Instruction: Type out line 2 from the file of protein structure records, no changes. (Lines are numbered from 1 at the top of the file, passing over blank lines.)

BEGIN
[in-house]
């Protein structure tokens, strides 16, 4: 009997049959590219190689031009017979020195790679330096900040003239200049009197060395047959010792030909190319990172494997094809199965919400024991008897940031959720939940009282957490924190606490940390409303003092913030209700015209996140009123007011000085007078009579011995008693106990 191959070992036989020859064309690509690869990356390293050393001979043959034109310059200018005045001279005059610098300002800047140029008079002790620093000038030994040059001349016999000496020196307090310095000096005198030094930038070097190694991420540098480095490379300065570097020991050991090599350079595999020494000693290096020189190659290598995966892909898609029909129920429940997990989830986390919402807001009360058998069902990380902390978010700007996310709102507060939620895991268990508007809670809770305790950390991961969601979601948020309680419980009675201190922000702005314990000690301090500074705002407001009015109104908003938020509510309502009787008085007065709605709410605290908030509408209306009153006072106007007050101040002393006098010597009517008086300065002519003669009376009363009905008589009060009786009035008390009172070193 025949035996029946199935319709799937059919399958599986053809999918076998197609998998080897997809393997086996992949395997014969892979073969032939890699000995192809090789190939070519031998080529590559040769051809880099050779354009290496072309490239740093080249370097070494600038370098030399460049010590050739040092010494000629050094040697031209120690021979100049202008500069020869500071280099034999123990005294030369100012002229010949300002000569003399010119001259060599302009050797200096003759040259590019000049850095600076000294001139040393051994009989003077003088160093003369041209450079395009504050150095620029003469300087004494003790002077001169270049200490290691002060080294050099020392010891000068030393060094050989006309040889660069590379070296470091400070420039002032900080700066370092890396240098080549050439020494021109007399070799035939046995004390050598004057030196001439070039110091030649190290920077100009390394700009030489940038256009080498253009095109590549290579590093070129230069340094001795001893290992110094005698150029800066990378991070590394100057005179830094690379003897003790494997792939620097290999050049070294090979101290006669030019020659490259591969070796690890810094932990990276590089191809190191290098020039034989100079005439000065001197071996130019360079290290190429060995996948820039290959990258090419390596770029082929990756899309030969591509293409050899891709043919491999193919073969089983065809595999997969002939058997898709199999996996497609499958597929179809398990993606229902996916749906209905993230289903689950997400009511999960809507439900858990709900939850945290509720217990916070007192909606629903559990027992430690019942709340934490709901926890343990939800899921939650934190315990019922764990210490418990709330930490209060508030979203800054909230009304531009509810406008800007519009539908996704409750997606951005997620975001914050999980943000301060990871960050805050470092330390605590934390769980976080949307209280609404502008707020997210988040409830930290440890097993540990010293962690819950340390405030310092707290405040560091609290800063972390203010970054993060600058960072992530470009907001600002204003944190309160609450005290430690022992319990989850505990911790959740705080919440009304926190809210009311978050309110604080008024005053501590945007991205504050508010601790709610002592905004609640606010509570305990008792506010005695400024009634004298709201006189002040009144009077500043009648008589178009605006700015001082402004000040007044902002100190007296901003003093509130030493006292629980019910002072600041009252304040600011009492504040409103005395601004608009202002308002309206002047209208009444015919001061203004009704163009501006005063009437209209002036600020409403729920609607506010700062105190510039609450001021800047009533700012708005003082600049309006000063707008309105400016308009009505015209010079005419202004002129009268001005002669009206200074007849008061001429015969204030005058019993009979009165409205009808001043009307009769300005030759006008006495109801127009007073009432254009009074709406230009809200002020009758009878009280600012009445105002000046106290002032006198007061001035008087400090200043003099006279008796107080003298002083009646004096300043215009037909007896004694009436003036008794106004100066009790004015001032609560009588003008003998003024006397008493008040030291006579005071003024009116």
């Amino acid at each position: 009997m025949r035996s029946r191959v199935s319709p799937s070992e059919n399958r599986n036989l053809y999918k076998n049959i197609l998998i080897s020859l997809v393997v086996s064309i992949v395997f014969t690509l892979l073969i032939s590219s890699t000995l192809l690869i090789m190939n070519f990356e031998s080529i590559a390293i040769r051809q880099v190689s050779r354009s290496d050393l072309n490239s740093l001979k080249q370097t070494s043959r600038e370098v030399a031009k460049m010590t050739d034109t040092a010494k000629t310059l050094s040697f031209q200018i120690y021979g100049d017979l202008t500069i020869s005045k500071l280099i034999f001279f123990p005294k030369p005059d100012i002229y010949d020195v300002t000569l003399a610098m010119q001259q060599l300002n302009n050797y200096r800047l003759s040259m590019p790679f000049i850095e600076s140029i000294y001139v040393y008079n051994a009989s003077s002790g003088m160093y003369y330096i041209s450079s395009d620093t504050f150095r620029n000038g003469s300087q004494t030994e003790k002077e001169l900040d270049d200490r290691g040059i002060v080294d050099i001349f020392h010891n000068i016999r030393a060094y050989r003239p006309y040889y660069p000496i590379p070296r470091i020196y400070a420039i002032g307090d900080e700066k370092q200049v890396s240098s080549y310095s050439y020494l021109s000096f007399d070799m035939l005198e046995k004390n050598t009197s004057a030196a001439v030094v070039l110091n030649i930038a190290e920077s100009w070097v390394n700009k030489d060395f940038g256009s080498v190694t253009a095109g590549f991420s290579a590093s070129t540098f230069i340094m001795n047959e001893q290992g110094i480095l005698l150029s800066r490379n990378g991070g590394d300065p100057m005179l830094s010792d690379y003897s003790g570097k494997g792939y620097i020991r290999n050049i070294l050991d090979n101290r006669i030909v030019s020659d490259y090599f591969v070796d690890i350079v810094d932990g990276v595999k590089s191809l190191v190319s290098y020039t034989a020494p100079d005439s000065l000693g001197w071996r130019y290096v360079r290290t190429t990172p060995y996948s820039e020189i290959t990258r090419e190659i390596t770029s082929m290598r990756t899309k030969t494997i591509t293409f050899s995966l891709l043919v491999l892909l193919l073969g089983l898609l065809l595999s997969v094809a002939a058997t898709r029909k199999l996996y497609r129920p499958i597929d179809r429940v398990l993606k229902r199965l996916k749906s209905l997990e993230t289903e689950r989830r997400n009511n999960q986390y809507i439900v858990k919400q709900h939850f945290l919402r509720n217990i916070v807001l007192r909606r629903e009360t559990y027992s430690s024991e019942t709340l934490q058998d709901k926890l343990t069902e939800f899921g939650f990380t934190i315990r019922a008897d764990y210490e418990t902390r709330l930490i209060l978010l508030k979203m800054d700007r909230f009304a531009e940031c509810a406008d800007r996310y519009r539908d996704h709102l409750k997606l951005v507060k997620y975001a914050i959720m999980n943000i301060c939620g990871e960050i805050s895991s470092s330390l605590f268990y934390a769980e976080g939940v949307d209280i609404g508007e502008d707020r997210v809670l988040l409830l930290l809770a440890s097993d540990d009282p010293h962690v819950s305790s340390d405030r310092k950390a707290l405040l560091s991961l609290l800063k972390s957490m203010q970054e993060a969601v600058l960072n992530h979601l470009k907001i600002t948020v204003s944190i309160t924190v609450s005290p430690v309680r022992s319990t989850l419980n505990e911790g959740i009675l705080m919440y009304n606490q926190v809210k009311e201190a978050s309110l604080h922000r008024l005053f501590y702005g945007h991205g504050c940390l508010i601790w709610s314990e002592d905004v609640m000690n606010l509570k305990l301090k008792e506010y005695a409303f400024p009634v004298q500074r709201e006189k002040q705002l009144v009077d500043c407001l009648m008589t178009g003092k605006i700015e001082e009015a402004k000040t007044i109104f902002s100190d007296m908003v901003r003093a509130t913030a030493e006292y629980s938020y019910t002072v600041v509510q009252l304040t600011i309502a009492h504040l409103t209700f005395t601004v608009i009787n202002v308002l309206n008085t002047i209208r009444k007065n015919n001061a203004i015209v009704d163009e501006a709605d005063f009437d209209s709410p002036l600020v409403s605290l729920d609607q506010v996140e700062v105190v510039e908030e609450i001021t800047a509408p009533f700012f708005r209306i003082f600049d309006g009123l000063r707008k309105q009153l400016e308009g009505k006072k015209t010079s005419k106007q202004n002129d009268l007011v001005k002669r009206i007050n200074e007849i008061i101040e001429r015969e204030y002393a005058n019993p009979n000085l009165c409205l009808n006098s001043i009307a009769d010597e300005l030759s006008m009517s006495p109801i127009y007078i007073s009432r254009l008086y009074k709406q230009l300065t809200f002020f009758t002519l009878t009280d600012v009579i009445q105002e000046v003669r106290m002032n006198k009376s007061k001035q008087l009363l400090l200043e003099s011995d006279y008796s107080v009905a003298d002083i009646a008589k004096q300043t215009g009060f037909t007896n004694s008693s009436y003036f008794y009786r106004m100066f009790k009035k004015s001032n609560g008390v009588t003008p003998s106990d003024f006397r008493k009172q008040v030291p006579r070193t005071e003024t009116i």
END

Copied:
């Protein structure tokens, strides 16, 4: 009997049959590219190689031009017979020195790679330096900040003239200049009197060395047959010792030909190319990172494997094809199965919400024991008897940031959720939940009282957490924190606490940390409303003092913030209700015209996140009123007011000085007078009579011995008693106990 191959070992036989020859064309690509690869990356390293050393001979043959034109310059200018005045001279005059610098300002800047140029008079002790620093000038030994040059001349016999000496020196307090310095000096005198030094930038070097190694991420540098480095490379300065570097020991050991090599350079595999020494000693290096020189190659290598995966892909898609029909129920429940997990989830986390919402807001009360058998069902990380902390978010700007996310709102507060939620895991268990508007809670809770305790950390991961969601979601948020309680419980009675201190922000702005314990000690301090500074705002407001009015109104908003938020509510309502009787008085007065709605709410605290908030509408209306009153006072106007007050101040002393006098010597009517008086300065002519003669009376009363009905008589009060009786009035008390009172070193 025949035996029946199935319709799937059919399958599986053809999918076998197609998998080897997809393997086996992949395997014969892979073969032939890699000995192809090789190939070519031998080529590559040769051809880099050779354009290496072309490239740093080249370097070494600038370098030399460049010590050739040092010494000629050094040697031209120690021979100049202008500069020869500071280099034999123990005294030369100012002229010949300002000569003399010119001259060599302009050797200096003759040259590019000049850095600076000294001139040393051994009989003077003088160093003369041209450079395009504050150095620029003469300087004494003790002077001169270049200490290691002060080294050099020392010891000068030393060094050989006309040889660069590379070296470091400070420039002032900080700066370092890396240098080549050439020494021109007399070799035939046995004390050598004057030196001439070039110091030649190290920077100009390394700009030489940038256009080498253009095109590549290579590093070129230069340094001795001893290992110094005698150029800066990378991070590394100057005179830094690379003897003790494997792939620097290999050049070294090979101290006669030019020659490259591969070796690890810094932990990276590089191809190191290098020039034989100079005439000065001197071996130019360079290290190429060995996948820039290959990258090419390596770029082929990756899309030969591509293409050899891709043919491999193919073969089983065809595999997969002939058997898709199999996996497609499958597929179809398990993606229902996916749906209905993230289903689950997400009511999960809507439900858990709900939850945290509720217990916070007192909606629903559990027992430690019942709340934490709901926890343990939800899921939650934190315990019922764990210490418990709330930490209060508030979203800054909230009304531009509810406008800007519009539908996704409750997606951005997620975001914050999980943000301060990871960050805050470092330390605590934390769980976080949307209280609404502008707020997210988040409830930290440890097993540990010293962690819950340390405030310092707290405040560091609290800063972390203010970054993060600058960072992530470009907001600002204003944190309160609450005290430690022992319990989850505990911790959740705080919440009304926190809210009311978050309110604080008024005053501590945007991205504050508010601790709610002592905004609640606010509570305990008792506010005695400024009634004298709201006189002040009144009077500043009648008589178009605006700015001082402004000040007044902002100190007296901003003093509130030493006292629980019910002072600041009252304040600011009492504040409103005395601004608009202002308002309206002047209208009444015919001061203004009704163009501006005063009437209209002036600020409403729920609607506010700062105190510039609450001021800047009533700012708005003082600049309006000063707008309105400016308009009505015209010079005419202004002129009268001005002669009206200074007849008061001429015969204030005058019993009979009165409205009808001043009307009769300005030759006008006495109801127009007073009432254009009074709406230009809200002020009758009878009280600012009445105002000046106290002032006198007061001035008087400090200043003099006279008796107080003298002083009646004096300043215009037909007896004694009436003036008794106004100066009790004015001032609560009588003008003998003024006397008493008040030291006579005071003024009116």